2. I was a trainer at Marineland. No captive resident dolphin was ever released into the wild, only 3 rescued/rehabilitated were released (2 Common dolphins named Henley and Stormy washed up on the beaches during a storm in 1987, and 1 Bottlenose after being trapped inside the lock in the Pattawalonga marina early 88). None of the rescued dolphins were ever placed with the 6 resident dolphins, so the tailwalking story is purely mythical. Dolphins will tailwalk, jump, spin and do all the behaviours mentioned as natural manoeuvres. We had the female bottlenose at Marineland for 3 weeks, and she was kept in an outdoor pool (the old sealion pool) and never saw the other dolphins. She was released without incident at West Beach after being freeze branded on her dorsal. We never named her Billie, that was media hype.

      1. Hi Jo, can you remember the names of the dolphins. I’m thinking they were Rebel, Zipper, Cheeky, Splash and Buttons. Splash had a baby, Tuffy. Or something like that. Does this sound right?

  2. Two of the seals were rehomed at the Lonsdale RSPCA shelter, they had facilities for marine mammals at that time. The pools have been filled in with concrete and their indoor facilities are now an isolation house for animals infected with ringworm, but the plaques telling the story about the seals are still there. They say the following:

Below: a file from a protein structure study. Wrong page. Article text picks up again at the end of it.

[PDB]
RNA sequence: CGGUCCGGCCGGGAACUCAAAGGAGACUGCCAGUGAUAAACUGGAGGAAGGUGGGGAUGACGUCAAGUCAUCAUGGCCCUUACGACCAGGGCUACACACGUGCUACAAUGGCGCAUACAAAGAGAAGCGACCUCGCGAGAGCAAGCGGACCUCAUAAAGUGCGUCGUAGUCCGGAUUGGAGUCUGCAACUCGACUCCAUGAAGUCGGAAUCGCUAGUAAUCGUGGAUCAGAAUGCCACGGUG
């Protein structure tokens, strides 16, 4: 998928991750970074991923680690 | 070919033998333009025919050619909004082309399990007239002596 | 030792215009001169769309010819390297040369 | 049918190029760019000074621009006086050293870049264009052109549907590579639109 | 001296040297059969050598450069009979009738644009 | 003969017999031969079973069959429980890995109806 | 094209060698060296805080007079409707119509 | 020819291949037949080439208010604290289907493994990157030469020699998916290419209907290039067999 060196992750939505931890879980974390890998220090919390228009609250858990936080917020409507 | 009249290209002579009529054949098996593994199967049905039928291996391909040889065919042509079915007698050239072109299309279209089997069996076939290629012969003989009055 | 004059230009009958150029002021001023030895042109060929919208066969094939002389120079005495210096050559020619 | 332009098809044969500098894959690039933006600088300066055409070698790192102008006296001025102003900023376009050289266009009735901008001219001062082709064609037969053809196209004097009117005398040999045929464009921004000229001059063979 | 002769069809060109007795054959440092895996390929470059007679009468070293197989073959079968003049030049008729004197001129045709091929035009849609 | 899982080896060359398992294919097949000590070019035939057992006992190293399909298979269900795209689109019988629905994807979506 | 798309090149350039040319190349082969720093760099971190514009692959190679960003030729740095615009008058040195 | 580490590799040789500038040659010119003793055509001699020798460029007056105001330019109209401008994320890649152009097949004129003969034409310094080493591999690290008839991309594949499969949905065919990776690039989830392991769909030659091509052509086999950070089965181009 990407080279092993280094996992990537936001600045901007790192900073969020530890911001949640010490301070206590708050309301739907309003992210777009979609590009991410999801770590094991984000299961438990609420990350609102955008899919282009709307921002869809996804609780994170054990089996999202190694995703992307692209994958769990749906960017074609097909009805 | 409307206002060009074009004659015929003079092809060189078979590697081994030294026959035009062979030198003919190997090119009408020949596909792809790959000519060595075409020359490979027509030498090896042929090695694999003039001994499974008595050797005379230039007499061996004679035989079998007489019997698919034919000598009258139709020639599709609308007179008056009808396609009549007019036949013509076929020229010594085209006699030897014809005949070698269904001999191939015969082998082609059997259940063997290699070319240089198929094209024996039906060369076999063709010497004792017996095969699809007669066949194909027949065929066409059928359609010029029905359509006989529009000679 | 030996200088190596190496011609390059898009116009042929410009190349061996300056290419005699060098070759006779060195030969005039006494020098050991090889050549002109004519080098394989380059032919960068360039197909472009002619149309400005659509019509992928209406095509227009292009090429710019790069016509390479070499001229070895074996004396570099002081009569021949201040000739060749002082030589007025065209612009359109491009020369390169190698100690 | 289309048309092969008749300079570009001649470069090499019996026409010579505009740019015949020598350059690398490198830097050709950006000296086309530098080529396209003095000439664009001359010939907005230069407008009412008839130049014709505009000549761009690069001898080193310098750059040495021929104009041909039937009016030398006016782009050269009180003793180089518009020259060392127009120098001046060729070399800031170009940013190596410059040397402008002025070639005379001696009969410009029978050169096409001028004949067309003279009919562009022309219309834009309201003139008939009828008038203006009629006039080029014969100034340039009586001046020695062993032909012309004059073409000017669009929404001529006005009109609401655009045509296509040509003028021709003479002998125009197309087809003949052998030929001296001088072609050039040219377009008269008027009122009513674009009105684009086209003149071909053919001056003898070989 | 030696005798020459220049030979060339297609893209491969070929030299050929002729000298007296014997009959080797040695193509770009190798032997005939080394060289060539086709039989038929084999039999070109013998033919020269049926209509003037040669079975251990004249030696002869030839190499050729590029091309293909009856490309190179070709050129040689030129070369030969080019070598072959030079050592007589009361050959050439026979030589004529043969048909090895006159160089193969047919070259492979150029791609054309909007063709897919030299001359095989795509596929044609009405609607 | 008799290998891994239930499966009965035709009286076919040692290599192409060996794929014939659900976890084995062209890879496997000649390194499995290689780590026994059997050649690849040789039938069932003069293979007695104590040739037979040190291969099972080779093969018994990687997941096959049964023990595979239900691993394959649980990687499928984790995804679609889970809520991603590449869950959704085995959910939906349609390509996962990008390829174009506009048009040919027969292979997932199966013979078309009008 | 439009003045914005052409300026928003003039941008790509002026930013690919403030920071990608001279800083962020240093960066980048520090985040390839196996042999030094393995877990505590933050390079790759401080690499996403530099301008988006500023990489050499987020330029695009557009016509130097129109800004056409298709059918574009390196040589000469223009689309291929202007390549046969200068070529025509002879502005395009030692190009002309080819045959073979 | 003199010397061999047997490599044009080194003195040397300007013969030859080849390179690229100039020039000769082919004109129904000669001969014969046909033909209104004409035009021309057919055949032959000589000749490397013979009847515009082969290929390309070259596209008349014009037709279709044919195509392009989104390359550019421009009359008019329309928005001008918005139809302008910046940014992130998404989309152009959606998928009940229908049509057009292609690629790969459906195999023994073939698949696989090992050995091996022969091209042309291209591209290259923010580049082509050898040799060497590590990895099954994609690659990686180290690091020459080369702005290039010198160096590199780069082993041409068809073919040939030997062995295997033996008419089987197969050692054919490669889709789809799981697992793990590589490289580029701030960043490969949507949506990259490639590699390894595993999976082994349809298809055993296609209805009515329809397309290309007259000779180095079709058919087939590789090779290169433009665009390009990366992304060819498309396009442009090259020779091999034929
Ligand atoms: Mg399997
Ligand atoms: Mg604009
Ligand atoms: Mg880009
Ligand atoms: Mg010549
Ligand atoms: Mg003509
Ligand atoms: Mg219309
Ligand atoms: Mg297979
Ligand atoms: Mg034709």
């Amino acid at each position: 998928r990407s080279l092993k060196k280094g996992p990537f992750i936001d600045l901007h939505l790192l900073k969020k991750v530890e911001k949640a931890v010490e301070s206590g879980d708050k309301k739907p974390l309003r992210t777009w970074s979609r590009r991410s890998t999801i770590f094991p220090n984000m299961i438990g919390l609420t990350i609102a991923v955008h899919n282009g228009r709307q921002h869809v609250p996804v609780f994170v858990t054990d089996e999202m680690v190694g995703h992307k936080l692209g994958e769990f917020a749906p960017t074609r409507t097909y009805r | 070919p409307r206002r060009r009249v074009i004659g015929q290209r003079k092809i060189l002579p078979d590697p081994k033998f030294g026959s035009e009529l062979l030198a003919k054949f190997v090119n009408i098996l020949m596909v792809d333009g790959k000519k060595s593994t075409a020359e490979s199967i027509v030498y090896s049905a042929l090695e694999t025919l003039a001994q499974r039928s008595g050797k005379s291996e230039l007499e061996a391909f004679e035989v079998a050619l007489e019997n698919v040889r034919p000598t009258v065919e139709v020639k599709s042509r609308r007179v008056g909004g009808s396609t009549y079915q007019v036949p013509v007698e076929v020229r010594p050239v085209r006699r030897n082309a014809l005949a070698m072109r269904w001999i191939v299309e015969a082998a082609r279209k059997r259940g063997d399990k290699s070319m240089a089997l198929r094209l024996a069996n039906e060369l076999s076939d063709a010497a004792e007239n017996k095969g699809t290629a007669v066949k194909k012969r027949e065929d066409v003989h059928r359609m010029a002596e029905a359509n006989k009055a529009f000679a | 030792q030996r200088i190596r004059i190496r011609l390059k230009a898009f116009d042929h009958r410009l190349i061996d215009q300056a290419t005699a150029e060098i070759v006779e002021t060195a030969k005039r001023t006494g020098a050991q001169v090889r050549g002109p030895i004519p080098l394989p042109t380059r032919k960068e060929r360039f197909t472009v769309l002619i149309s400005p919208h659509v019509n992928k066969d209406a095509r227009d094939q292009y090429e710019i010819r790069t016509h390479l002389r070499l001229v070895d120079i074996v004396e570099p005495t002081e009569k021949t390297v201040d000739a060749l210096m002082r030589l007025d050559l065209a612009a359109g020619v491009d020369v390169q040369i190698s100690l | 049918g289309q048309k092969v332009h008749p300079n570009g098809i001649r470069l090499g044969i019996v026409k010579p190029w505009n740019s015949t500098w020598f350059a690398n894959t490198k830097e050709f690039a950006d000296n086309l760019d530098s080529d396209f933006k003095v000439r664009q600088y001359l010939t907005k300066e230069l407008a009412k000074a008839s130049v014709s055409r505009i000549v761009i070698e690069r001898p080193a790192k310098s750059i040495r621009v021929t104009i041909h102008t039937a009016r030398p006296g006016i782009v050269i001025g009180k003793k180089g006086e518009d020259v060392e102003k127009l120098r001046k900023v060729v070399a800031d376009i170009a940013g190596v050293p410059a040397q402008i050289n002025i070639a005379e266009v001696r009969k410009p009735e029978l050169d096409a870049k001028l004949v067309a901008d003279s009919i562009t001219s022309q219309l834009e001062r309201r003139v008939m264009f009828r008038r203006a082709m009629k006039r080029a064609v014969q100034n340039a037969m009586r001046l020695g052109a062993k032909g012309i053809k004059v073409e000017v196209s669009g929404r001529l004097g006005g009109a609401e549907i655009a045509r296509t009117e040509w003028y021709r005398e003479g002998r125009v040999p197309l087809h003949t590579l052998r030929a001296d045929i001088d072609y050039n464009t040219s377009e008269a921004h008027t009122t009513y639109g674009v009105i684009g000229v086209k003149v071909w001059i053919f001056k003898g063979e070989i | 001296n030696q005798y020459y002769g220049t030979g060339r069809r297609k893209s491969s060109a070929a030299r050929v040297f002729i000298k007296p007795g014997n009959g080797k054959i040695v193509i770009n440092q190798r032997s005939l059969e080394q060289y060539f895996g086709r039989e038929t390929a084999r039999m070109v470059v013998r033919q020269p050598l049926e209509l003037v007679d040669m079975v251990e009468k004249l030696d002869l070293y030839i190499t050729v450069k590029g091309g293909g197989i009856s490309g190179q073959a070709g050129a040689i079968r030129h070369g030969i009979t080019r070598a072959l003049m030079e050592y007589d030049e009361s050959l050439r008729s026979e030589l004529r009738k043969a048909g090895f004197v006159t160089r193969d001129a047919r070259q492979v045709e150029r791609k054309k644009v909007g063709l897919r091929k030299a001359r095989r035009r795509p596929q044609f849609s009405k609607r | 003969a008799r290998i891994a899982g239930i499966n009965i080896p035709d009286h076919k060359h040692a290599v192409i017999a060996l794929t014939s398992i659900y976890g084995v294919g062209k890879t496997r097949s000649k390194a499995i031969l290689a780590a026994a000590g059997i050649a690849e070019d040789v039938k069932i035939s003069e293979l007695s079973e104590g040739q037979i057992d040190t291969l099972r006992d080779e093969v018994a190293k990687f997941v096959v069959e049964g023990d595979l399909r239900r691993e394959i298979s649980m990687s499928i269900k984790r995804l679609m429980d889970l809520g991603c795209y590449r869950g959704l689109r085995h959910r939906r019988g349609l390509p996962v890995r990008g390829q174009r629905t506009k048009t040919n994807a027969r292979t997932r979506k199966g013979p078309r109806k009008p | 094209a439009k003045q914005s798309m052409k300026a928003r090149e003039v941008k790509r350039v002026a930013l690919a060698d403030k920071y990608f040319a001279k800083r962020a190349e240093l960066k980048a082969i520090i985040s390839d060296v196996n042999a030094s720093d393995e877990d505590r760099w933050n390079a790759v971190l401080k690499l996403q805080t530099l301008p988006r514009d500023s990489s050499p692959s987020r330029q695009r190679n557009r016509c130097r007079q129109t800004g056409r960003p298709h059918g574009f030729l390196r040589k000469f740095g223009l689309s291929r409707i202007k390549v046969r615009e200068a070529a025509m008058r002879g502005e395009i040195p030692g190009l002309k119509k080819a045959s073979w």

“Orson, a male Australian sealion was transferred to the RSPCA from Marineland as a result of its closure on the 11th April 1990.
    Orson was originally captured in January 1988 whilst resting beneath a floating pontoon at Port Adelaide. He was suffering from respiratory problems and peritonitis. An x-ray revealed he has an enlarged heart which would prevent him from ever being released from captivity.”

    “Speedy, a female Australian sealion, was one of four to be captured at Kangaroo Island by the West Beach Trust in October 1978. She was transferred to the RSPCA marine rescue unit from Marineland on the 11th April 1990.
    Speedy although otherwise healthy has suffered from epileptic seizures since July 1984 for which she is receiving daily medication. This medical condition prevents Speedy from being released and therefore will remain in captivity.”

  3. I worked at Marineland West Beach and got to know the female porpoise well while I was there.She was aggressive so only the strongest swimmers were allowed to get into the pool with her.A wonderful experience for me and her-she was fretting,afterI left, I heard.